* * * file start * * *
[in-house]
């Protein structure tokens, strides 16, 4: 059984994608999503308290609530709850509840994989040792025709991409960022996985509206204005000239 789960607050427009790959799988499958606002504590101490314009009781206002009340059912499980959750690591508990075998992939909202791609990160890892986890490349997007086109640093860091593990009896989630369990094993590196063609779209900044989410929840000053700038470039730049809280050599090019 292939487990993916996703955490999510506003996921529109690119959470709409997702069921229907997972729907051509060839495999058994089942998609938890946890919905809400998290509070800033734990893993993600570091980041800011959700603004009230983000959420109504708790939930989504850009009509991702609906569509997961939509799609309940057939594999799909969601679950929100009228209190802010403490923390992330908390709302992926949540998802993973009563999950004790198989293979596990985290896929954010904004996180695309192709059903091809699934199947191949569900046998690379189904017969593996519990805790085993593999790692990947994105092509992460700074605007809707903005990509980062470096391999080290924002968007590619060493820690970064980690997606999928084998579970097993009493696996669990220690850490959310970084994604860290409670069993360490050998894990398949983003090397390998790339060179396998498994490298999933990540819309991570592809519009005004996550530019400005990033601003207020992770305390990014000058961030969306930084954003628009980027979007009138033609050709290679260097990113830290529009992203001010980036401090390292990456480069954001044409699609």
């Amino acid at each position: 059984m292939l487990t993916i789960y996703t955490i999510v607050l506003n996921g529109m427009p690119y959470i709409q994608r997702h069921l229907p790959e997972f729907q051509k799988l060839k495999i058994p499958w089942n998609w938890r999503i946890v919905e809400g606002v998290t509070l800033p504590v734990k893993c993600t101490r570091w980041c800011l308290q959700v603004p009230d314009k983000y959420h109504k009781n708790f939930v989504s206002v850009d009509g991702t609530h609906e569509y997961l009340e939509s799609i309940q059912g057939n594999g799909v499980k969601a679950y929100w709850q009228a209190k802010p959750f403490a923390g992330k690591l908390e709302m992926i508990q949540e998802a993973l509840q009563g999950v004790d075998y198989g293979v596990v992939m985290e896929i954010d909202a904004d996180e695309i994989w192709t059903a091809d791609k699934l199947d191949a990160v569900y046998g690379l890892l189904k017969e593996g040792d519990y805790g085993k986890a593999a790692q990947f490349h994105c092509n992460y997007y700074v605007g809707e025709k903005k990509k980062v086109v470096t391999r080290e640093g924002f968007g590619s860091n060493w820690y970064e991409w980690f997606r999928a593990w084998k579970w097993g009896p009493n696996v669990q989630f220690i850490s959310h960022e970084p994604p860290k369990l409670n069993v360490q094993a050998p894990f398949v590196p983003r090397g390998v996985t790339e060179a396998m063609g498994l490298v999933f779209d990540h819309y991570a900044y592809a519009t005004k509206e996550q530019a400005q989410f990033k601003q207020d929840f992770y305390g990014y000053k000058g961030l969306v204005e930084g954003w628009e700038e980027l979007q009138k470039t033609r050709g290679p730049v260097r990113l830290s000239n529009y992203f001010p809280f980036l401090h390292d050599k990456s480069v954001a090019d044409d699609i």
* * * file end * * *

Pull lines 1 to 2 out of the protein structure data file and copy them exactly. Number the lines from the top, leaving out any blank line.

[in-house]
């Protein structure tokens, strides 16, 4: 059984994608999503308290609530709850509840994989040792025709991409960022996985509206204005000239 789960607050427009790959799988499958606002504590101490314009009781206002009340059912499980959750690591508990075998992939909202791609990160890892986890490349997007086109640093860091593990009896989630369990094993590196063609779209900044989410929840000053700038470039730049809280050599090019 292939487990993916996703955490999510506003996921529109690119959470709409997702069921229907997972729907051509060839495999058994089942998609938890946890919905809400998290509070800033734990893993993600570091980041800011959700603004009230983000959420109504708790939930989504850009009509991702609906569509997961939509799609309940057939594999799909969601679950929100009228209190802010403490923390992330908390709302992926949540998802993973009563999950004790198989293979596990985290896929954010904004996180695309192709059903091809699934199947191949569900046998690379189904017969593996519990805790085993593999790692990947994105092509992460700074605007809707903005990509980062470096391999080290924002968007590619060493820690970064980690997606999928084998579970097993009493696996669990220690850490959310970084994604860290409670069993360490050998894990398949983003090397390998790339060179396998498994490298999933990540819309991570592809519009005004996550530019400005990033601003207020992770305390990014000058961030969306930084954003628009980027979007009138033609050709290679260097990113830290529009992203001010980036401090390292990456480069954001044409699609």